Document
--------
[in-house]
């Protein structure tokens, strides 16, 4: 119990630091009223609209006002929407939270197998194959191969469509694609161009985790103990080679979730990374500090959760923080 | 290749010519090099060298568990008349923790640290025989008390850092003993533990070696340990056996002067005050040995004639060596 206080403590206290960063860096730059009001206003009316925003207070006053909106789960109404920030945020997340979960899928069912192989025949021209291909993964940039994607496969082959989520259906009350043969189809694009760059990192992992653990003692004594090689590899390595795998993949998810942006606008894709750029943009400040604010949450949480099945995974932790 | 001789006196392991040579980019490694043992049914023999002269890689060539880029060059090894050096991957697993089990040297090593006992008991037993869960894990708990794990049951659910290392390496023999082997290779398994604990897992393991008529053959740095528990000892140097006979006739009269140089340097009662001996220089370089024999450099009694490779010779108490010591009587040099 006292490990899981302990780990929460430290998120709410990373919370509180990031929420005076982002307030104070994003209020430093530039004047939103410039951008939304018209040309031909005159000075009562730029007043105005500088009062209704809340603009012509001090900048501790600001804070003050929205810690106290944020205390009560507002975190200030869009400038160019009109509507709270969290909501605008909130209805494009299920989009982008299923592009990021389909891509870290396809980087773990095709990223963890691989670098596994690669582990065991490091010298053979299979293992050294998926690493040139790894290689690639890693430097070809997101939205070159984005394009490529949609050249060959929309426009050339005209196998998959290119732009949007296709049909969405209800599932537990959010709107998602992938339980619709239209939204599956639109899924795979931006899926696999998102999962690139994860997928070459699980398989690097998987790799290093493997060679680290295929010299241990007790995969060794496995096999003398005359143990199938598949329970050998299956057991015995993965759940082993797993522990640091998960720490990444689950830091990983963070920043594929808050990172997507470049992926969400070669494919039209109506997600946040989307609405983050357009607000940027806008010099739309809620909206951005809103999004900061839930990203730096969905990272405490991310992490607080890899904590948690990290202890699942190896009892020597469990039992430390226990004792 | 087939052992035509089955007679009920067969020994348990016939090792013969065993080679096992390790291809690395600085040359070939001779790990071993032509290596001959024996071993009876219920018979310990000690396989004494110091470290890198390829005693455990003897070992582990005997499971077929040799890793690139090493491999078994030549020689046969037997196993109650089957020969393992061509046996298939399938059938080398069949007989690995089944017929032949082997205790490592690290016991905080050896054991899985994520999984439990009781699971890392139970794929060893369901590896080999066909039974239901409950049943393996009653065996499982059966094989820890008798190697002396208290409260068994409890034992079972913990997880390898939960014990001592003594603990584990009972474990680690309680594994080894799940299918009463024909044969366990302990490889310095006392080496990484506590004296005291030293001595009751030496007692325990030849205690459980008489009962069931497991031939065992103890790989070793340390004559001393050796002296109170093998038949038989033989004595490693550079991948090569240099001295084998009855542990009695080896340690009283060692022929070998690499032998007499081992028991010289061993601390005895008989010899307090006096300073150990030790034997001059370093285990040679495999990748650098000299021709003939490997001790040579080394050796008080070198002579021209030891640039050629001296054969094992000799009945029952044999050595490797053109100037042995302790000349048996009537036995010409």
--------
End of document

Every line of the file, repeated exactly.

[in-house]
């Protein structure tokens, strides 16, 4: 119990630091009223609209006002929407939270197998194959191969469509694609161009985790103990080679979730990374500090959760923080 | 290749010519090099060298568990008349923790640290025989008390850092003993533990070696340990056996002067005050040995004639060596 206080403590206290960063860096730059009001206003009316925003207070006053909106789960109404920030945020997340979960899928069912192989025949021209291909993964940039994607496969082959989520259906009350043969189809694009760059990192992992653990003692004594090689590899390595795998993949998810942006606008894709750029943009400040604010949450949480099945995974932790 | 001789006196392991040579980019490694043992049914023999002269890689060539880029060059090894050096991957697993089990040297090593006992008991037993869960894990708990794990049951659910290392390496023999082997290779398994604990897992393991008529053959740095528990000892140097006979006739009269140089340097009662001996220089370089024999450099009694490779010779108490010591009587040099 006292490990899981302990780990929460430290998120709410990373919370509180990031929420005076982002307030104070994003209020430093530039004047939103410039951008939304018209040309031909005159000075009562730029007043105005500088009062209704809340603009012509001090900048501790600001804070003050929205810690106290944020205390009560507002975190200030869009400038160019009109509507709270969290909501605008909130209805494009299920989009982008299923592009990021389909891509870290396809980087773990095709990223963890691989670098596994690669582990065991490091010298053979299979293992050294998926690493040139790894290689690639890693430097070809997101939205070159984005394009490529949609050249060959929309426009050339005209196998998959290119732009949007296709049909969405209800599932537990959010709107998602992938339980619709239209939204599956639109899924795979931006899926696999998102999962690139994860997928070459699980398989690097998987790799290093493997060679680290295929010299241990007790995969060794496995096999003398005359143990199938598949329970050998299956057991015995993965759940082993797993522990640091998960720490990444689950830091990983963070920043594929808050990172997507470049992926969400070669494919039209109506997600946040989307609405983050357009607000940027806008010099739309809620909206951005809103999004900061839930990203730096969905990272405490991310992490607080890899904590948690990290202890699942190896009892020597469990039992430390226990004792 | 087939052992035509089955007679009920067969020994348990016939090792013969065993080679096992390790291809690395600085040359070939001779790990071993032509290596001959024996071993009876219920018979310990000690396989004494110091470290890198390829005693455990003897070992582990005997499971077929040799890793690139090493491999078994030549020689046969037997196993109650089957020969393992061509046996298939399938059938080398069949007989690995089944017929032949082997205790490592690290016991905080050896054991899985994520999984439990009781699971890392139970794929060893369901590896080999066909039974239901409950049943393996009653065996499982059966094989820890008798190697002396208290409260068994409890034992079972913990997880390898939960014990001592003594603990584990009972474990680690309680594994080894799940299918009463024909044969366990302990490889310095006392080496990484506590004296005291030293001595009751030496007692325990030849205690459980008489009962069931497991031939065992103890790989070793340390004559001393050796002296109170093998038949038989033989004595490693550079991948090569240099001295084998009855542990009695080896340690009283060692022929070998690499032998007499081992028991010289061993601390005895008989010899307090006096300073150990030790034997001059370093285990040679495999990748650098000299021709003939490997001790040579080394050796008080070198002579021209030891640039050629001296054969094992000799009945029952044999050595490797053109100037042995302790000349048996009537036995010409």